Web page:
What’s more, it means that students and parents no longer have the opportunity to complain that I am not sending any homework home for the students and any excuses about having been sick and missed the lesson. Everything is going to be on the blog, including student homework so that should hopefully create a little creativity and competition and parents can’t argue when every other student in class has submitted homework and their child hasn’t so is getting poor grades.  It should be a good revision tool too, and good for students who are weaker in English, as they can go over material at their own pace as much as they like.

What else?? Well, I’ve started to update the Oceans Project website: http://www.oceansproject.com and I’ve been thinking I should update our National Geographic Page too: http://natgeoadventure.tv/uk/User.aspx?userId=22136

I’ve made a couple of not so interesting little videos for my students about trees and tourism:

I’ve been stripping the wallpaper in the little corridor and been busy with the decorating. And my friend Felicity Aston became the first woman to traverse Antarctica:

And my friend Sarah Outen, finally got her Ocean Rowing boat out of customs ready for her row in about 2.5weeks time as part of her London to London expedition.  Being surrounded by so much adventure, and still being disappointed at my not being able to take part in the Ice Warrior expedition and my dream to reach the Pole of Inacessibility due to med school telling me I couldn’t go, I still have one expedition in me and need to do something personal like that in my life, especially whilst I’m still fit enough to do so, as I can feel my body starting to age already, especially having moved to Georgia and no longer being able to exercise or maintain a healthy diet.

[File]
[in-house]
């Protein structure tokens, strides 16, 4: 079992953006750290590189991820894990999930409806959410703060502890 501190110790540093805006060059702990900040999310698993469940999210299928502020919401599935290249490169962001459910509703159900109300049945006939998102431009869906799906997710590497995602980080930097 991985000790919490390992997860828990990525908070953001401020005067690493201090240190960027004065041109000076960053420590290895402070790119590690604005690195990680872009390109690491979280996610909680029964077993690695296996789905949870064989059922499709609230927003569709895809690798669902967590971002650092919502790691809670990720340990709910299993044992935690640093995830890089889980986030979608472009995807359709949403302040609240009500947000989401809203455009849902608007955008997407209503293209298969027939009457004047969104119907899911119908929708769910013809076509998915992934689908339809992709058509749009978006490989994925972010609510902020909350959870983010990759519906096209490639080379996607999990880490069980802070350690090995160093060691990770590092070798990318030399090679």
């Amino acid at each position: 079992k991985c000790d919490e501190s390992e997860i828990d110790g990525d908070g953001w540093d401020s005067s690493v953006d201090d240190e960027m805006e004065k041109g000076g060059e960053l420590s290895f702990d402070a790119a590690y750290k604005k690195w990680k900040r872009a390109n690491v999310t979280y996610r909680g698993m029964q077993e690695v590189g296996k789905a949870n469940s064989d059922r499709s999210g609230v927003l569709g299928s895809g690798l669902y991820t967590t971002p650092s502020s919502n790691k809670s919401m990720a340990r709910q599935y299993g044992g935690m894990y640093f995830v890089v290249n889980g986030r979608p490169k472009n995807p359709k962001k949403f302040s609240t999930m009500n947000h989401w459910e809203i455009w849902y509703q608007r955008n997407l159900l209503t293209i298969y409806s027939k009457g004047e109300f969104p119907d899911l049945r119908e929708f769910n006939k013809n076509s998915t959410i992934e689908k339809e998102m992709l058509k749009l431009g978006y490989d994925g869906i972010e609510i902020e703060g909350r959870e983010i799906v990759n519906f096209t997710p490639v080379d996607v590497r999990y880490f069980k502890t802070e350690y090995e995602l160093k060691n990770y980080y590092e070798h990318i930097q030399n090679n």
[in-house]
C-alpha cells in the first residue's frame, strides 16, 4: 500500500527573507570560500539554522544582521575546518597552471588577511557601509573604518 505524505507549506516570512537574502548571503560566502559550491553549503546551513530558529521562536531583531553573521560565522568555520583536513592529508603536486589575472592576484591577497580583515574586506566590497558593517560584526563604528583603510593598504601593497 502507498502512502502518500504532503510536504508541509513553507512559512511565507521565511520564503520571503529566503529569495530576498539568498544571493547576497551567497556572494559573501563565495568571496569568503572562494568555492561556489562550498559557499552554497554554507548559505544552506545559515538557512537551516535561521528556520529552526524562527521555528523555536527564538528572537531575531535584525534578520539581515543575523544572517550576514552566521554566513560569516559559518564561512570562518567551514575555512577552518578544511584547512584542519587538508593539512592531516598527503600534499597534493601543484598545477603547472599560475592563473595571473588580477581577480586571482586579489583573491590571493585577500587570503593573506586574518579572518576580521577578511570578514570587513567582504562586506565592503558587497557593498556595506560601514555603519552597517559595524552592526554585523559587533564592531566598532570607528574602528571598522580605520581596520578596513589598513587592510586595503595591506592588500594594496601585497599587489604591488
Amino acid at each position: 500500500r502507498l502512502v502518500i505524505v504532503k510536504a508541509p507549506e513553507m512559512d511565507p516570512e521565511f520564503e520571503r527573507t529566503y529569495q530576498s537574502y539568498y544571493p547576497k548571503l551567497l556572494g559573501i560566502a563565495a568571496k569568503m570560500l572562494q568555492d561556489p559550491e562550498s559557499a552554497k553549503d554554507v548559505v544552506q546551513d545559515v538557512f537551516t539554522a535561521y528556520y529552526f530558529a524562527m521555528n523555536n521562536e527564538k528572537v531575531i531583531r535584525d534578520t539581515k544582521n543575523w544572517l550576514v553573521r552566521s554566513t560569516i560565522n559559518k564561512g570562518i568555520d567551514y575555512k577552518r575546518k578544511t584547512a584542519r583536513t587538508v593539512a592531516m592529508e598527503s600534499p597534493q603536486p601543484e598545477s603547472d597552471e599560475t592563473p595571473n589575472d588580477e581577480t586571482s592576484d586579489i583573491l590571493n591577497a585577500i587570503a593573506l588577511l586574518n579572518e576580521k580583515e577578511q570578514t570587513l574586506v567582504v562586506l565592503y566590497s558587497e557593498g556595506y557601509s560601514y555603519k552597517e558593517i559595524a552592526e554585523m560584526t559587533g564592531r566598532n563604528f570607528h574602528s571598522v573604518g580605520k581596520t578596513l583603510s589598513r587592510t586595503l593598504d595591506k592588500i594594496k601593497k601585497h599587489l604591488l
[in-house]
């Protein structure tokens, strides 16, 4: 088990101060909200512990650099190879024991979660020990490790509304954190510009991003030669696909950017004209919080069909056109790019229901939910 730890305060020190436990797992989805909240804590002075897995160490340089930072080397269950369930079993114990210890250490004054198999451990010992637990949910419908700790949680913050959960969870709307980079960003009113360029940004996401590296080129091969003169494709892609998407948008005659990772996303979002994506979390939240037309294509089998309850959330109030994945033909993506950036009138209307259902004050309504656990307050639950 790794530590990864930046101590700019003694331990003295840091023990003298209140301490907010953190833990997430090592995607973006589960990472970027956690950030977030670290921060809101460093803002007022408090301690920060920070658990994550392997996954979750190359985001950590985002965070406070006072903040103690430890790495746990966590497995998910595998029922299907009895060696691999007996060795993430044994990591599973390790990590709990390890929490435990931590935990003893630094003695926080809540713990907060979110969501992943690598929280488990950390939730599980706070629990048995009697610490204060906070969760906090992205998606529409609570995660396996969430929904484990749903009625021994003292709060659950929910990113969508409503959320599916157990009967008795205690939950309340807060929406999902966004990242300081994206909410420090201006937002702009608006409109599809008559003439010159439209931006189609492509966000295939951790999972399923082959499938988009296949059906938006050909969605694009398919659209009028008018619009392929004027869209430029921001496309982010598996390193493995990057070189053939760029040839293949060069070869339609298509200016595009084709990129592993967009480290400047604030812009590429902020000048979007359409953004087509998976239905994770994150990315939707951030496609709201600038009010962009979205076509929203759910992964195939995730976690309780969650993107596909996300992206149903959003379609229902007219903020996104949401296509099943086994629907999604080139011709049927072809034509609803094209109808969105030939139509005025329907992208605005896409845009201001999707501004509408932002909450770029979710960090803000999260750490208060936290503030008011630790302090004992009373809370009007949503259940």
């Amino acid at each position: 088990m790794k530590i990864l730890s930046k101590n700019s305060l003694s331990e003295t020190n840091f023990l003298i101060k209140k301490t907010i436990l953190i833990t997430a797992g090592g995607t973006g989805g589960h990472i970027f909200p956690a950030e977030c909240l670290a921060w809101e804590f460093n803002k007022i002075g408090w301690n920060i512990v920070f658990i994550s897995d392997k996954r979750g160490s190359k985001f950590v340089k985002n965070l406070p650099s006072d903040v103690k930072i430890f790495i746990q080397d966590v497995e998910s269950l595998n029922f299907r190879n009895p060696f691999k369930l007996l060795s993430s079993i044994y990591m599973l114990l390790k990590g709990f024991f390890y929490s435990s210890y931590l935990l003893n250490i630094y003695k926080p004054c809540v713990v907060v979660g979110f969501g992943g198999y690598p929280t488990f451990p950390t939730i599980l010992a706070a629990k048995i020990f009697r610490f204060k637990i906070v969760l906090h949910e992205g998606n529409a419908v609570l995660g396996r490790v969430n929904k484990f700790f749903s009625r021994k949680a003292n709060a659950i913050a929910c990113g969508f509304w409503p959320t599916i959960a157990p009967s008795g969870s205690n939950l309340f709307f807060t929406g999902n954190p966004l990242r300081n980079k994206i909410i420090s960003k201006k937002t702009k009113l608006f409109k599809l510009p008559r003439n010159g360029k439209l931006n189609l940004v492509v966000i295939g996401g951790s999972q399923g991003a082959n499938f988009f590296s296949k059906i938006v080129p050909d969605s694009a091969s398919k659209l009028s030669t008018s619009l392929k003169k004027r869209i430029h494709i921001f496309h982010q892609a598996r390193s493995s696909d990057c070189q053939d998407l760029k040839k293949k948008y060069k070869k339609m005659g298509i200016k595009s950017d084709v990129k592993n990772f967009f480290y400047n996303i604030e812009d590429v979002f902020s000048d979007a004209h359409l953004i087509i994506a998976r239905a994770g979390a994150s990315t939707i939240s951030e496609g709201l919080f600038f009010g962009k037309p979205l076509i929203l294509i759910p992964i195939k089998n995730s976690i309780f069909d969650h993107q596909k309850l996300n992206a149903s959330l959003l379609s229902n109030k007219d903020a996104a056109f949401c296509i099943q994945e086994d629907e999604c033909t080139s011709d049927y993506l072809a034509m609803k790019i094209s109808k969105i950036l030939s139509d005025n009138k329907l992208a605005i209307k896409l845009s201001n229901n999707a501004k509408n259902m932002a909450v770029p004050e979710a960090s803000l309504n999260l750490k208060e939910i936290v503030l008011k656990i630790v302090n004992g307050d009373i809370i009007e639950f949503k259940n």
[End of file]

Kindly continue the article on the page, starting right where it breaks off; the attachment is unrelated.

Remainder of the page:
So, I was pretty excited this week to hear about an Ocean Row across the Pacific Ocean from California to Hawaii, taking place in 2014, and am half thinking about taking part, in aid of my soon to be NGO and Registered charity Oceans Project Georgia.  That would just be great.  I’ve also this week come across a coastal run in the Amazon, which also looks good, and could be the challenge I am looking for.  Its all a question of funding right now, and whether or not I have the motivation to raise the funds, especially as I’m in the process of seeking around £500,000 in sponsorship for Oceans Project so I can create a proper full on environmental education programme longer term. All depends on how the adoption process goes to, not looking hopeful right now, but will see how things go.  Meantime, I’m just busy with school and project, and surviving.

This week is a case of starting to work on project PR and applying for sponsorship for expeditions.

That’s about all for now…..until next time! In the meantime, I’d like to leave you with today’s TED lecture, given by one of my Neuropsychology tutors:

neil_burgess_how_your_brain_tells_you_where_you_are.html

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About Sarah Rows Solo

British YouTuber and Founder of Environmental and STEM education charity Oceans Project, preparing for a solo row around the coast of Great Britain.